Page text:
Influencers On Notice As Facebook Gets Legal With Fakers
Wannabe Instagram and Facebook influencers who have scammed their follower counts are now on notice… winter is coming.
Facebook has just filed a lawsuit in the US against four companies and three people for promoting the sale of fake accounts, likes and followers.
The lawsuit specifically asks the court to prevent these people and entities from:
- Creating and promoting the sale of fake accounts, likes, and followers on Facebook and Instagram
- Infringing on its trademarks on its websites
- Using Facebook-branded domain names to operate their websites (i.e. cyber squatting)
One can only imagine this should be an opening sortie in a much larger scam crackdown.
There are vendors based in the US, Canada, Australia, UK, NZ and pretty much everywhere else, offering these services.
Take for example the gang over at buymorefans.com.au:
‘We are 100% Australian owned and operated since 2007. Unlike many of our overseas competitors, we provide an honest and reliable service and professional after-sale support up to Australian standards.’
While it lacks the Australian Made logo, it does have a nice picture of the Aussie flag. What’s not to like?
In a curious plot-twist, all of the entities targeted in this latest lawsuit are based in China which seems an odd place to bring the ruckus.
A country where western intellectual property lawsuits generally go to die. Plus, a market where Facebook isn’t really present and holds limited sway.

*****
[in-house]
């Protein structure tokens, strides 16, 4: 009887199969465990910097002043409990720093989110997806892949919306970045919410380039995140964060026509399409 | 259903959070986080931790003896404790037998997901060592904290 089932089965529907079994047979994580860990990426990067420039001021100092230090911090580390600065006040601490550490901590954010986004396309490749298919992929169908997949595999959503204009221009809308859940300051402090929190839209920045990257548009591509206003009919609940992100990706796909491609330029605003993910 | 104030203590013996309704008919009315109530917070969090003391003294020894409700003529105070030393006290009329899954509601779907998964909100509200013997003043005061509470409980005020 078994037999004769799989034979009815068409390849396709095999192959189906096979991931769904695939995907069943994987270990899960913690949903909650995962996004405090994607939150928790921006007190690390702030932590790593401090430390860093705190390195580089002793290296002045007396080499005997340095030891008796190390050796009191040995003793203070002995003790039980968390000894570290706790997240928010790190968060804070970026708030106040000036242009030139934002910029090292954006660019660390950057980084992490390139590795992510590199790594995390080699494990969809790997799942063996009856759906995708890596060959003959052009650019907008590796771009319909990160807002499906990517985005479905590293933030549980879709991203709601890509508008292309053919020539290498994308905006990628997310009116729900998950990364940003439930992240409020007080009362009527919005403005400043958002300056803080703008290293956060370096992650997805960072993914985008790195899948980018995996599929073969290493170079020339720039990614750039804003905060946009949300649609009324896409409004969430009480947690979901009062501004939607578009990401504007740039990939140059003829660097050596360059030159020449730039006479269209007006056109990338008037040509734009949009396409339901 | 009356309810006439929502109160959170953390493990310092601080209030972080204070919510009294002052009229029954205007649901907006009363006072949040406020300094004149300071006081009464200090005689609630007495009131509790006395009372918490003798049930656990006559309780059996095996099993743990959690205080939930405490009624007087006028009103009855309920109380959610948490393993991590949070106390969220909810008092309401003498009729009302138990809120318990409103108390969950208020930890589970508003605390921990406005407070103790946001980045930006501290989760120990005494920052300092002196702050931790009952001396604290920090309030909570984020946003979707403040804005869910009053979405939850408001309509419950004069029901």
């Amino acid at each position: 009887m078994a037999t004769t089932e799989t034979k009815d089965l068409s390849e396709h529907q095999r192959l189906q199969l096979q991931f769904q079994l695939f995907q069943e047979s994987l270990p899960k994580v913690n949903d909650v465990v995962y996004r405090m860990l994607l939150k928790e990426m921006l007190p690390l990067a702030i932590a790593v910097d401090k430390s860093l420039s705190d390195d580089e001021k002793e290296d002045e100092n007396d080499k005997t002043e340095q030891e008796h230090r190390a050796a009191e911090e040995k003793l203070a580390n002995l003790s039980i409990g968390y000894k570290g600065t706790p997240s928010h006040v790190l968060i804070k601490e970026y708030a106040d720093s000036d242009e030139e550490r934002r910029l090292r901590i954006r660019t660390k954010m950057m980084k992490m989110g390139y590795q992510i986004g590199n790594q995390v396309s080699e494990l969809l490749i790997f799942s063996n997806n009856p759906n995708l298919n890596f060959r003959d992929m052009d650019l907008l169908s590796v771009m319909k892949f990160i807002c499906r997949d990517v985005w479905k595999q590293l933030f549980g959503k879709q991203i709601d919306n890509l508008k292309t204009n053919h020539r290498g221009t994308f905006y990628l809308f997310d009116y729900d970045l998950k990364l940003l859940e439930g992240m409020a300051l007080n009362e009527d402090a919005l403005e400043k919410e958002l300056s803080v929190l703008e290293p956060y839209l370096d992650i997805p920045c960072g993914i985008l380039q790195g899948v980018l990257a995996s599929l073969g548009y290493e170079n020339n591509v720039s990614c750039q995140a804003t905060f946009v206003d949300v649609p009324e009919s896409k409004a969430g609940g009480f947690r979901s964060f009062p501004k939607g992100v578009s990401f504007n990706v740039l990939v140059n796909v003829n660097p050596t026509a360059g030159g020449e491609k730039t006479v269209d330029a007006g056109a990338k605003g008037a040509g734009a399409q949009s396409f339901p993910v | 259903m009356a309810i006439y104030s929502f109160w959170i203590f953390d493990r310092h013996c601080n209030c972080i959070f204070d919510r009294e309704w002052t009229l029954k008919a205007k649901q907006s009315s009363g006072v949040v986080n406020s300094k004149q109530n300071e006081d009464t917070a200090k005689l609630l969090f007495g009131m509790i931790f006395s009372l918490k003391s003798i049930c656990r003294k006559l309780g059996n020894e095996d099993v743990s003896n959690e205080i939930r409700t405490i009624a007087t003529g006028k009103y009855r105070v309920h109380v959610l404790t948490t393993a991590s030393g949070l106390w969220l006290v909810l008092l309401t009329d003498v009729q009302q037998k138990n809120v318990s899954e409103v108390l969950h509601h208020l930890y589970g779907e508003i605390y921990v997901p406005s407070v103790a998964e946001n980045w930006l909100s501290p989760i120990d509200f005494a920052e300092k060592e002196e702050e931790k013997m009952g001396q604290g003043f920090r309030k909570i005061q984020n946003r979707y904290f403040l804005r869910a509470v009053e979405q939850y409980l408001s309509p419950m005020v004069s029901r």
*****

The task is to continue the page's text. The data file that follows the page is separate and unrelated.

Unlike in the Republic of Ireland, per se, where Facebook COO Sheryl Sandberg was alleged over the weekend to have leant on Irish leader Enda Kelly to try and ‘influence European Data Directive decisions’ when in its EU presidency.
Influencer Marketing Gain and Pain
Facebook’s move against fake social media activity is one to be welcomed.
Although to be fair, the cool kids at buymorefans.com.au have been operating apparently since 2007, so maybe it’s a bit overdue?
Buying social media followers has always been a dumb thing to do. For brands anyway.
While social vanity metrics get pumped up momentarily, as follower counts leap, when the brand actually starts posting in Facebook/Instagram the new fake followers don’t react to the posts, depressing organic reach for the legitimate followers. Creating a net loss.
The same is true of wannabe ‘influencers’. However, the benefit dodgy influencers have is that few brands and agencies actually do sufficient due diligence.
Meaning they can be a dental receptionist by day and gorge themselves on free hampers and face-scrub by night. All courtesy of negligent marketers who are rushing to get campaigns out the door.
Legitimate influencer marketing can be highly effective and creates win/win dynamics all around.
We recently worked with a smart team at Hoozu, who are innovating in the influencer space, creating data-driven client campaigns which move the needle for brands like Hello Fresh. However, outside of a small number of innovators like these, influencer marketing is rotten to the core and needs reforming.
All major platforms are following suit, to varying extents, which will hopefully clean up the image and improve the effectiveness of influencer marketing in 2019.